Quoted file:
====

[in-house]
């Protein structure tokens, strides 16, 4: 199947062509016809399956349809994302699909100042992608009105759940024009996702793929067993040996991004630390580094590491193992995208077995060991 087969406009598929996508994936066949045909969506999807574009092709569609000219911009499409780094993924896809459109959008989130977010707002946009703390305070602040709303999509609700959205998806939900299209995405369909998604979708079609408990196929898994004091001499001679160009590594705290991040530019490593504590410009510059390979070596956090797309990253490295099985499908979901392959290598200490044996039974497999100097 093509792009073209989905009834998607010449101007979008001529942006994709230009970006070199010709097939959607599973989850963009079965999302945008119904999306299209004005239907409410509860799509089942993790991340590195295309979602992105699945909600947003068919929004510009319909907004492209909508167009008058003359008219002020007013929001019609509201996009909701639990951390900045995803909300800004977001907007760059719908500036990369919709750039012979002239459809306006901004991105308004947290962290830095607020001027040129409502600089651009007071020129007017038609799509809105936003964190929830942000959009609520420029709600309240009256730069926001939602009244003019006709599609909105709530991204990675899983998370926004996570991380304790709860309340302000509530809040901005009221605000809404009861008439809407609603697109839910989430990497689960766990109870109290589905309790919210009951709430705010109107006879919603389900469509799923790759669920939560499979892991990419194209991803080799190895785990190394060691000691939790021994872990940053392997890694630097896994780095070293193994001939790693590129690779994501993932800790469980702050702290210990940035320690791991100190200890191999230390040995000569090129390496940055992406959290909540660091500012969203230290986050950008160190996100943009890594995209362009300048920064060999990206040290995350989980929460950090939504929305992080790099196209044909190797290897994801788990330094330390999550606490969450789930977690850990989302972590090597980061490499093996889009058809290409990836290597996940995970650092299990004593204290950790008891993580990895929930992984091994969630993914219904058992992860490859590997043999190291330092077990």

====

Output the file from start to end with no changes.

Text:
[in-house]
């Protein structure tokens, strides 16, 4: 199947062509016809399956349809994302699909100042992608009105759940024009996702793929067993040996991004630390580094590491193992995208077995060991 087969406009598929996508994936066949045909969506999807574009092709569609000219911009499409780094993924896809459109959008989130977010707002946009703390305070602040709303999509609700959205998806939900299209995405369909998604979708079609408990196929898994004091001499001679160009590594705290991040530019490593504590410009510059390979070596956090797309990253490295099985499908979901392959290598200490044996039974497999100097 093509792009073209989905009834998607010449101007979008001529942006994709230009970006070199010709097939959607599973989850963009079965999302945008119904999306299209004005239907409410509860799509089942993790991340590195295309979602992105699945909600947003068919929004510009319909907004492209909508167009008058003359008219002020007013929001019609509201996009909701639990951390900045995803909300800004977001907007760059719908500036990369919709750039012979002239459809306006901004991105308004947290962290830095607020001027040129409502600089651009007071020129007017038609799509809105936003964190929830942000959009609520420029709600309240009256730069926001939602009244003019006709599609909105709530991204990675899983998370926004996570991380304790709860309340302000509530809040901005009221605000809404009861008439809407609603697109839910989430990497689960766990109870109290589905309790919210009951709430705010109107006879919603389900469509799923790759669920939560499979892991990419194209991803080799190895785990190394060691000691939790021994872990940053392997890694630097896994780095070293193994001939790693590129690779994501993932800790469980702050702290210990940035320690791991100190200890191999230390040995000569090129390496940055992406959290909540660091500012969203230290986050950008160190996100943009890594995209362009300048920064060999990206040290995350989980929460950090939504929305992080790099196209044909190797290897994801788990330094330390999550606490969450789930977690850990989302972590090597980061490499093996889009058809290409990836290597996940995970650092299990004593204290950790008891993580990895929930992984091994969630993914219904058992992860490859590997043999190291330092077990």